Buckle up and secure your hands over your peepers, folks. We ended up screening a horror-themed collection of films this week, perfectly on time with… fuck, Halloween was like three weeks ago, wasn’t it? Alright, fine, we just watched a bunch of horror movies because we like horror movies. Watching a bunch of idiots stumble around and get sequentially liquified has become our comfort food in times of trouble, as we high-five their harbingers and make wagers on survivors and applaud the brutality of their kills. The violence is so abstracted it becomes almost freeing; while many of the best horror films draw on the anxieties that populate our own world, they refract those horrors into a universe where courage and a sturdy axe just might see you through. And even if a horror film does genuinely unsettle me – good! I like being scared! When I get back to writing fiction, I expect to begin by cataloging a few of my own nightmares – until then, let’s see what beasties await in the Week in Review!
We began this festival in the most appropriate manner, by screening a creature feature we already knew would be terrible. The Devil Below boasts not one single positive-leaning review on RottenTomatoes, and it certainly earns that designation. Aside from some sparse appearances by character acting veterans like Will Patton, there is no professional acting to be found in this film; none of the leads can execute a compelling line read, and heroine Alicia Sanz might actually be the least convincing among them.
Our greatest point of investment with this film’s cast was the one guy who looked kinda like Danny Pudi, purely for that reason; it was a great blow to our investment when not-Pudi was blown up with a grenade. The direction and cinematography are similarly amateurish, but fortunately, the film’s subterranean monsters boast some solid designs, meaning at least the kills are kinda satisfying. On the whole, if you are looking for a creature feature, The Devil Below is certainly that. If your request comes with any qualifiers regarding film quality, you can probably toss it aside.
After happily plowing through such an unremarkable horror film, I already had a sinking suspicion that this was going to be some kind of horror-themed week. As a result, I suggested a rewatch of Behind the Mask: The Rise of Leslie Vernon, as my general viewing partner Neil (long-time viewers may recognize him as The Quiet One from our short-lived game channel days) missed our first viewing. Behind the Mask was just as compelling on a second watch, and feels like essential viewing for any horror buffs who enjoy picking at the conventions and assumptions of our maligned genre.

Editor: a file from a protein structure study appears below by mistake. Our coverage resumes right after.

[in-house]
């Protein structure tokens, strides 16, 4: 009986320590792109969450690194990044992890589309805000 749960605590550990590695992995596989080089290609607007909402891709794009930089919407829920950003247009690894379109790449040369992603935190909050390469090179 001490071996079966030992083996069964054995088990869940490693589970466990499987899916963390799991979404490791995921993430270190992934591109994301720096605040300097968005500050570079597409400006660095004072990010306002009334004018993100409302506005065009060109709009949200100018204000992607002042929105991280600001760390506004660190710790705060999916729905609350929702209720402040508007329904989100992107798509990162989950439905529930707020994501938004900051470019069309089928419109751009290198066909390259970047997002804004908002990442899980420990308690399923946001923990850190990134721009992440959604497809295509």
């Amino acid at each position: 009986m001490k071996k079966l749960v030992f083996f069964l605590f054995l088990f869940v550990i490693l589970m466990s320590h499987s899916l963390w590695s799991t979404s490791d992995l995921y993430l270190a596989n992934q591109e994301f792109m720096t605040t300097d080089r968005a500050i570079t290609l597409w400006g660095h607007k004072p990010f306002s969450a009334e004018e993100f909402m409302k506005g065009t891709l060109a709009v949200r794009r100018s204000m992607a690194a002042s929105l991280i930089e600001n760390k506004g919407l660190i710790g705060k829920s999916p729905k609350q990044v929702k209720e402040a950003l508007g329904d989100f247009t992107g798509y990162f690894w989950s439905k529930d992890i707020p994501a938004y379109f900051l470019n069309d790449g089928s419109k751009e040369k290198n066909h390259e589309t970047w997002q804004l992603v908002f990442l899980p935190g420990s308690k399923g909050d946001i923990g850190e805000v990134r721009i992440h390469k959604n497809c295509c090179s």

A great deal of Behind the Mask is self-aware candy for slasher fans, as would-be serial killer Leslie runs through all the behind-the-scenes work that goes into the performances of someone like Michael Myers or Freddie Krueger. Sequences like him complaining about the massive cardio work that goes into “chasing after kids while looking like you’re walking” are their own reward, while others combine the humor of acknowledged convention with implications of something greater, a sort of “courtship dance” that requires specific give and take from both the killer and the Final Girl. The film readily acknowledges the misogyny inherent in traditional slasher conventions, but Leslie himself is such a genial presence that it’s easy to get caught up in his faith, until the killings actually start.
Behind the Mask is an unqualified success as a comedic commentary on slashers, and fits neatly alongside other successful horror-comedies like One Cut of the Dead, Tucker and Dale vs Evil, or Cabin in the Woods. But on second viewing, I found myself most preoccupied with the film’s thoughts on a “mythology of evil,” and of the discomforting parallels between seduction and a horror killer’s approach. I know part of the point is that people like Leslie Vernon are just convincing themselves there is something important in what they do, and that the rituals they’re performing are conservative self-satisfaction dressed up as religion, with no greater moral purpose than “damn those kids and their freewheeling ways.” But there is something to that alternative, something fascinating in Leslie’s mixture of reverence and pragmatism, and his ultimate desire to be “destroyed” as a vehicle for feminine liberation, in spite of also embodying the threat to feminine liberation in the first place. It’s provoked in me a mental discussion with no clear conclusion, and I’d say that’s the sign of a successful movie.